Q: How much does it cost to charge a typical vehicle, and how does that compare to what I would pay at home?
A: The cost, as regulated by the Public Service Commission, will be $0.18/kWh (what is a kWh?), vs. $0.12-0.13/kWh at home. To fuel 300 miles of travel,
- Cost, charging an electric vehicle (EV) at a Town station assuming the EV has a battery capacity of 75kWh and a range of 300 miles: Assuming the current $0.18/kWh rate, fully charging the battery would cost $13.50 (75kW x 18 cents/kW).
- Cost, fully charging the same EV at home: A home charge would be about $9.00.
- Cost, filling the tank of a gas vehicle that gets 30 mpg: A vehicle that gets 30 mpg would need 10 gallons for the 300 miles. At $3.00/gallon, the cost would be $30.00. If you take maintenance into consideration, the cost-per-mile comparison is even greater, as there is very little maintenance for EVs.
Learn more about the range of EV battery capacities from Car and Driver.
Q: How do the chargers differ from our home meter connections?
A: Pepco is a public utility company that provides electricity to individual residential homes through direct utility line connections and billing to the residential customers at that address. In contrast, their EV stations will be connected to the electric utility lines and commercially available for general use both by town residents and any non-residents, without regard to established residential customer accounts.
Q: Does the Town’s zoning ordinances allow the installation of chargers in the residential areas?
A: Our zoning ordinances regulate construction on private property in order to assure that the scale and use of each parcel does not negatively impact its neighbors or the Town in general. As the Planning Commission noted in its review of the zoning ordinances (PDF), the ordinances do not apply to town-owned property, so the Town’s residents and its Council are left to make decisions about our common property.
Q: Has the Town investigated other opportunities for chargers?
A: The Sustainability Group has to date found only one group with a comparable offer to Pepco. This is a startup in Ohio that offers a package that includes design, installation, connection to utility, construction, maintenance, software for billing and termination provisions. Unfortunately, to date, they only operate in Ohio. Other better-known companies operating in this area offer parts of this package but not all, and none at no cost.
Q: What is the urgency to install chargers now?
A: Virtually all climate scientists agree that we are in an existential crisis with one opportunity to avoid catastrophic climate disruption. That opportunity can only happen if everyone steps forward to do everything we can to eliminate the emission of greenhouse gases. Emissions from the transportation sector are currently 29% of the U.S. total. All major vehicle manufacturers have committed to a fast conversion to electric. Enabling adoption of electric vehicles is critical to ensuring our children’s ability to prosper as much as we have. Montgomery County has estimated that its emissions from transportation are 40% of its total emissions (a higher percentage than the national percentage), which makes converting to electric vehicles an even more significant step locally.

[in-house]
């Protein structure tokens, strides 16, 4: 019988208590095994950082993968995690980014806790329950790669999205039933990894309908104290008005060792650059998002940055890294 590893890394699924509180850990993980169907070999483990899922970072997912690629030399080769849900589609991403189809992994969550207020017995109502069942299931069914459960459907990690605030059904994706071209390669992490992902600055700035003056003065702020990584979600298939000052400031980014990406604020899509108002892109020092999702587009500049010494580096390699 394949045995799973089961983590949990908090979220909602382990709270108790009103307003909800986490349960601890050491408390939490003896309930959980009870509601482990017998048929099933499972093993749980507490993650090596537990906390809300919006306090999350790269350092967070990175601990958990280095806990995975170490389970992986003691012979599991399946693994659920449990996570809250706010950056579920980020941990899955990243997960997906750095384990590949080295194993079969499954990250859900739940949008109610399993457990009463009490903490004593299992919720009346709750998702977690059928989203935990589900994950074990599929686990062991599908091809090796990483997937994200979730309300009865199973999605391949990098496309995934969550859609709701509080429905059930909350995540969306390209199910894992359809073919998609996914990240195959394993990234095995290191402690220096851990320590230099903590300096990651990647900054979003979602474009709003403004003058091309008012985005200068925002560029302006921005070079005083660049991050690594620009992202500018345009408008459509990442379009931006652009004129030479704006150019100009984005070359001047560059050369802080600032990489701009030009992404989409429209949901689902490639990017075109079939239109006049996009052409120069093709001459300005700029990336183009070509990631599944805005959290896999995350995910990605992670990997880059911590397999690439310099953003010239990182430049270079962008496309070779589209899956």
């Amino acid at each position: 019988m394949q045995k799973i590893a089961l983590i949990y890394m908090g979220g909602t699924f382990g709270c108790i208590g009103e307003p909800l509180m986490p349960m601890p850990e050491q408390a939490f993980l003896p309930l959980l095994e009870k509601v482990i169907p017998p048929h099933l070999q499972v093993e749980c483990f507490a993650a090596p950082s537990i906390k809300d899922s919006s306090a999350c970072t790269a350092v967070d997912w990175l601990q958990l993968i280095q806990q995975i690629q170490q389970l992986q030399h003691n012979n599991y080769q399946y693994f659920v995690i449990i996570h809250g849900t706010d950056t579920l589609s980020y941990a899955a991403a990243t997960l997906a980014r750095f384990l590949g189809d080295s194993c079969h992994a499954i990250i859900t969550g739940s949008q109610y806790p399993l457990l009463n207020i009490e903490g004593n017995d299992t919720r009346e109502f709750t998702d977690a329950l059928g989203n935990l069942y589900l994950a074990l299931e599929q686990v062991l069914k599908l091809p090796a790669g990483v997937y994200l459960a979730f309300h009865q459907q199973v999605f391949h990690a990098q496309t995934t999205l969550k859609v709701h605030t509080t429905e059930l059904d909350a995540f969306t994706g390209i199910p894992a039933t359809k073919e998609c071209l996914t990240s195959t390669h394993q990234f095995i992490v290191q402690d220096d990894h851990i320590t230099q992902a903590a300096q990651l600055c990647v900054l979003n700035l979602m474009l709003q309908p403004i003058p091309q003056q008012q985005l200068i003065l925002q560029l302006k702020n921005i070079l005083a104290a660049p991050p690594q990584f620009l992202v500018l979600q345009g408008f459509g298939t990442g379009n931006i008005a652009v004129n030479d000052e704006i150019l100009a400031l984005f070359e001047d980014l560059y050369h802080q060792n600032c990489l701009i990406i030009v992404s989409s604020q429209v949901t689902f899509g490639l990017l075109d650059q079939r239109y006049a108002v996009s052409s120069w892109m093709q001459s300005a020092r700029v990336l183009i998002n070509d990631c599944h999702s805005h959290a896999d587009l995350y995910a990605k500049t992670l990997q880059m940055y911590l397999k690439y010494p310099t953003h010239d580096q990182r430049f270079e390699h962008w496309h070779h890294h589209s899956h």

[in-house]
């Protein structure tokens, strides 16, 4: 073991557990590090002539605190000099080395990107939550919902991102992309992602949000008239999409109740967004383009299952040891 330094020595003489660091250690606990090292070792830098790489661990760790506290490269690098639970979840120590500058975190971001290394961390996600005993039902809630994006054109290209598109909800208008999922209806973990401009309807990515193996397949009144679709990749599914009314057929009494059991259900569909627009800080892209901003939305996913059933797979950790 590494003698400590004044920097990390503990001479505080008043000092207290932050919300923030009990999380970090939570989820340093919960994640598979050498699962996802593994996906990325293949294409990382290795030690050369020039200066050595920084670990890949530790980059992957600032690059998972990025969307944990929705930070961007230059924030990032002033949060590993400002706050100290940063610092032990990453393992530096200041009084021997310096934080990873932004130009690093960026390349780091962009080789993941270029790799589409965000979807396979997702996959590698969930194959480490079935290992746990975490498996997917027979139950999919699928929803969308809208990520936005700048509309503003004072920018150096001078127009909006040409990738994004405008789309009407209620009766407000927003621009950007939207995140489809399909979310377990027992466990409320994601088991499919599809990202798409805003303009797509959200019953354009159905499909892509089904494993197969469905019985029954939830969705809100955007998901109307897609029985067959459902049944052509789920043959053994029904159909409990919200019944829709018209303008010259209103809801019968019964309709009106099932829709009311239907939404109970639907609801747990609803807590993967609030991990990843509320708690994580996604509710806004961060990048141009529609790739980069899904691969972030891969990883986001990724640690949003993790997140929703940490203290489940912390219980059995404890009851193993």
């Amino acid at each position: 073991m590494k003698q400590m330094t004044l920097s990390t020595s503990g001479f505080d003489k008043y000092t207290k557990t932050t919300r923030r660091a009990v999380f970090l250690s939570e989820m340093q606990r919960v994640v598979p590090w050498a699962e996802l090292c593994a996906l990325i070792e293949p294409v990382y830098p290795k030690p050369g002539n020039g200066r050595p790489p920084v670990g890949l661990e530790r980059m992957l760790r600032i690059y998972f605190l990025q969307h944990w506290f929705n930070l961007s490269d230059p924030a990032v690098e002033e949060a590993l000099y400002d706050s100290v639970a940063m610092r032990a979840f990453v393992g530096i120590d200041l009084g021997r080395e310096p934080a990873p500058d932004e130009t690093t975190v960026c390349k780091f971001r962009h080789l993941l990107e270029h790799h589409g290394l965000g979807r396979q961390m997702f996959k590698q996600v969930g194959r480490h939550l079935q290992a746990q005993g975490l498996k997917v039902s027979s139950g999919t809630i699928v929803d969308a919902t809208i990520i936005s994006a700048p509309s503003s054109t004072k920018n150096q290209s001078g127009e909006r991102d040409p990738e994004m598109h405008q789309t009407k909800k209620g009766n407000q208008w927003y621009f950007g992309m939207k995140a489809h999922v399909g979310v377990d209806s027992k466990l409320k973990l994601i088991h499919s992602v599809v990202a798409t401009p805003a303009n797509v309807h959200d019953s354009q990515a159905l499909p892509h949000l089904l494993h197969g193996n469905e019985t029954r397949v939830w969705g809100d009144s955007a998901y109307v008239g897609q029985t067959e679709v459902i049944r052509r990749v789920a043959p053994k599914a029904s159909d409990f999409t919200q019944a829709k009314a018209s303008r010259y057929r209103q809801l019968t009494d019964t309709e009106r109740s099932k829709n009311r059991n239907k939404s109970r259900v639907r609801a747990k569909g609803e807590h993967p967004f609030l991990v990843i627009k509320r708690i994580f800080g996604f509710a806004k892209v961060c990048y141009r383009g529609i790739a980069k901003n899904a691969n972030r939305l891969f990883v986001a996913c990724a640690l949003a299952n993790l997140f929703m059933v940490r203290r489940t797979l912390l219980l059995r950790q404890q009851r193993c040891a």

Q: How many town residents might use a public EV charging station if they could not charge their electric vehicle directly at home?
A: There are 5-6 residents of houses on The Circle that cannot park on their own property. There are also a sizable number of residents that do not have garages, where private charger installation is easiest and cheapest. Another group does not have driveways adjacent to their houses; residents in this group would need to run underground cables from electricity sources to remote posts that support the chargers—not an inexpensive undertaking.
Q: Should the Town charge Pepco a fee for use of Town land?
A: The Council could determine whether it has the authority to do so, then negotiate with Pepco. There is no guarantee that Pepco would agree to re-structuring the offer to differ from what was mandated by the Public Service Commission.
Q: Are electric chargers appropriate to a historic district?
A: The locations being considered are in areas that have traditionally been devoted to public uses: parking areas for the Town Hall, church, Woman’s Club and athletic fields. They located on public park property and not next to houses. The Town has successfully adapted to the introduction of most modern services, including power, water, sewer, telephone, and cable TV, all the while keeping its historic character. As long as the charging equipment itself and its use are modest, it is likely that the equipment will also be in keeping with that character. The continuation of the Town as a historic district depends on the Town’s successful inclusion of the necessary services required for modern life. View the Historic Preservation Commission’s comments to the Council regarding the compatibility of the proposed charging stations with the historic character of the Grove (PDF).
Q: Will the Town be able to negotiate with Pepco about the appearance of the chargers?
A: The Town will work with Pepco to adapt their standard design to Grove characteristics. If the design is not compatible, the Town will not agree to the installation.
Q: What level/speed of charging would the Pepco charging stations provide?
A: Pepco would install Level 2 chargers (240 volts), which offer the fastest charging that any potential sites in the Grove can support. Level 3 direct current (DC) fast chargers require higher voltage than is readily available at the potential sites. More information:
- From Forbes: What Are The Different Levels Of Electric Vehicle Charging?
- From J.D. Power: What is DC Fast Charging?
Q: Is there a good way to estimate mileage gained per hour of charge?
A: The general range is 18-28 miles per hour of charge.